In church, the two gentlemen that I’d previously met stand up during announcements, and pointing me out, tell how I’m traveling by horse and wagon. I have to stand up (and it’s funny because I don’t want to stand, but in fact, standing up is what my mission is about), and the congregation starts clapping. I thank them, and ask that, if anyone there has a place for me and my horse, I would appreciate speaking with them after the service. I am learning to live in a state of exhaustion, but I am not as exhausted as the Sunday before, and that makes things much more enjoyable. After the service, folks come out to see Reba and Jill. One little girl hugs Reba. One kind fellow brings her 5 gal of water. Other folks take pictures, and we all then go into the fellowship hall (located beside to the church) for cakes and refreshments. In the fellowship hall, an excellent group of men and women set out to help me. Lanny, who is the deacon, has a place for me to camp with good grass, shade, and water. Neil says he lives in the area I will soon be traveling into, and sincerely asks me to call him so that he might help. Lanna makes copies of my card and passes them out. Lanny, Neil, Shawn, and others help me plan a route from Maple Hill to Eskridge by gravel roads, which being a little complicated, makes their knowledge all the more valuable.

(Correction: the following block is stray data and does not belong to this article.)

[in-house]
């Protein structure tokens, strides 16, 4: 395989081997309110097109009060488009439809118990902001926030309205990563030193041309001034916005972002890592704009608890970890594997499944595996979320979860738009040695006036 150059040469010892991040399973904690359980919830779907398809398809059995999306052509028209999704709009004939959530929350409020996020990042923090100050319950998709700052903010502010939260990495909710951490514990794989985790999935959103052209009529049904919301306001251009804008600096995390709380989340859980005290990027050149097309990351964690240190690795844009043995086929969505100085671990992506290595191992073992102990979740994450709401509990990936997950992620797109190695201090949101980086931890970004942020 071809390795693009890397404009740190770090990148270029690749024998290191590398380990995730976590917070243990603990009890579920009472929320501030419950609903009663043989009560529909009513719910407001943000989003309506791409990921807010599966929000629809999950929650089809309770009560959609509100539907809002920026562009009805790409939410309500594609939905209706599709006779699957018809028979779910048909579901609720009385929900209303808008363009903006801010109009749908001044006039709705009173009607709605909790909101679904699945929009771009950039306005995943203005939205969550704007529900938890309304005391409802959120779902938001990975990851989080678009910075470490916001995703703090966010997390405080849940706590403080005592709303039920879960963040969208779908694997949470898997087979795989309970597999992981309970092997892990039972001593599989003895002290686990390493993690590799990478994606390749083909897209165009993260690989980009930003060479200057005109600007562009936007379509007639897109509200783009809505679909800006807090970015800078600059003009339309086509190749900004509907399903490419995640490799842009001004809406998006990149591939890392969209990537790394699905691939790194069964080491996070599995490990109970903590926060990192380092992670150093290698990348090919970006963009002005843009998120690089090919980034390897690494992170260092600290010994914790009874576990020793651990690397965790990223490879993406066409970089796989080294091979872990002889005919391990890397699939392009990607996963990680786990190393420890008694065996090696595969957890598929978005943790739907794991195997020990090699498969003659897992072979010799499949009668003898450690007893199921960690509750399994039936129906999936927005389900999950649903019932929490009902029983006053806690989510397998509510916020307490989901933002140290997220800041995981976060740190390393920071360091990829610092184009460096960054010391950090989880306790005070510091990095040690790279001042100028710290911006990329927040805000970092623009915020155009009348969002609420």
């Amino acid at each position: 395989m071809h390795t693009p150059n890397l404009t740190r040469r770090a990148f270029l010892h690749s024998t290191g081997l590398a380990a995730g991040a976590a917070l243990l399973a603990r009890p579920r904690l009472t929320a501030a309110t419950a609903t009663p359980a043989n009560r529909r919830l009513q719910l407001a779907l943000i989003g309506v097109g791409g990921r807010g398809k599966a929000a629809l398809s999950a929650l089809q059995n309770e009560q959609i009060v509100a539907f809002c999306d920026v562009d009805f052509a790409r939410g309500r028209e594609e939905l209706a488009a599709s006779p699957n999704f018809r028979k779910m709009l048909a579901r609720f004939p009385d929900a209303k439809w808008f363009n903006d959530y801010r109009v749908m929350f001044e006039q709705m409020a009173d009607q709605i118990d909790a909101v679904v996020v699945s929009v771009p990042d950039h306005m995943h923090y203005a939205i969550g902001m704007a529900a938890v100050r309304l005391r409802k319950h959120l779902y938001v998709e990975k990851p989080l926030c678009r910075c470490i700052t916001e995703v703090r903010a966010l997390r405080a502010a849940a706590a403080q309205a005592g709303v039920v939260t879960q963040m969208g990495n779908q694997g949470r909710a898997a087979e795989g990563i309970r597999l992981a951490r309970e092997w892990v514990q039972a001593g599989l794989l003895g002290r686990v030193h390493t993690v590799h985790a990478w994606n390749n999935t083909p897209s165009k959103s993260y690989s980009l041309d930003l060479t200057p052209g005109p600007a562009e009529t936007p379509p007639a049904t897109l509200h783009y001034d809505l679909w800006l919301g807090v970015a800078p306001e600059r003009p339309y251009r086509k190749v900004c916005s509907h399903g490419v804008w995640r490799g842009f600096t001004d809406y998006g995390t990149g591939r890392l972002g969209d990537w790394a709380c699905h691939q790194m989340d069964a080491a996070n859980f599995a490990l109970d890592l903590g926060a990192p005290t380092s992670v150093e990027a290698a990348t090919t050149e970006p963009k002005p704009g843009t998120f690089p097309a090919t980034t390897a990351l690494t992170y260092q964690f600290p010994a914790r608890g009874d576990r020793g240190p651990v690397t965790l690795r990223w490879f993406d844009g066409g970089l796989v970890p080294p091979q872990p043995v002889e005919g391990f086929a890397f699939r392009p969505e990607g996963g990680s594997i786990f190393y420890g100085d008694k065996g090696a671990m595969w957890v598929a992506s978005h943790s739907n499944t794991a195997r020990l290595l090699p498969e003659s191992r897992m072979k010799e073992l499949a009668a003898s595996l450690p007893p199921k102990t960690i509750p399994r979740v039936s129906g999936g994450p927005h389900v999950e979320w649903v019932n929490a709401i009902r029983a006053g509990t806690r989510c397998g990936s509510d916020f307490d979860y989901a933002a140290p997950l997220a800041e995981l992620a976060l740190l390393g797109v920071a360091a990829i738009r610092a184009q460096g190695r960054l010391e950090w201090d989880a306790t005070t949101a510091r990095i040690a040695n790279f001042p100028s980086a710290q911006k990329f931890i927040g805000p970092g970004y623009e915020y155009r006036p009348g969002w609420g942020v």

Leaving the fellowship hall, more folks come to see Reba, and during our conversations, Sid asked me if I would like to eat lunch. I hadn’t eaten that day, and was extremely hungry, and equally grateful. Sid and I then walk to the café in town where he treats me to lunch. I have half a fried chicken, mashed potatos, salad, and bread. Man did I need that! Sid and I then return to his place (next door to the church) and Sid’s brother comes by to say hello (also, the two men in the truck were Sid’s brothers). Mary Ann from Delia comes by and I am glad to see her (she goes to church in Maple Hill). Lanna comes, and has obviously taken up a collection for me, or at least I would guess she has from the money she gives me. I tell her it’s too much, but she insists, saying I needed it, and I do. Lanna’s father Larry is also there, and shortly thereafter, her husband Kent comes along. We have good conversation, and then, with many thanks and well wishes, I depart, driving south towards Lanny and Judy’s place. Lanny and Judy have an air-conditioned cabin on their property beside a stream with a waterfall, and they set me up in there. Lanny helps me put up Reba’s portable pen, and fed and water her. Then, after washing up, we go to Shawn and Renee’s for dinner with a group of folks whose names I wrote down for memory, but then lost the paper I wrote them on. Darn! After returning to my cabin, I brush Reba down, then worked on my computer in the cabin until midnight, catching up events in this journal while memories are still fresh in my mind (I’m still trying to catch up events from ten days before!).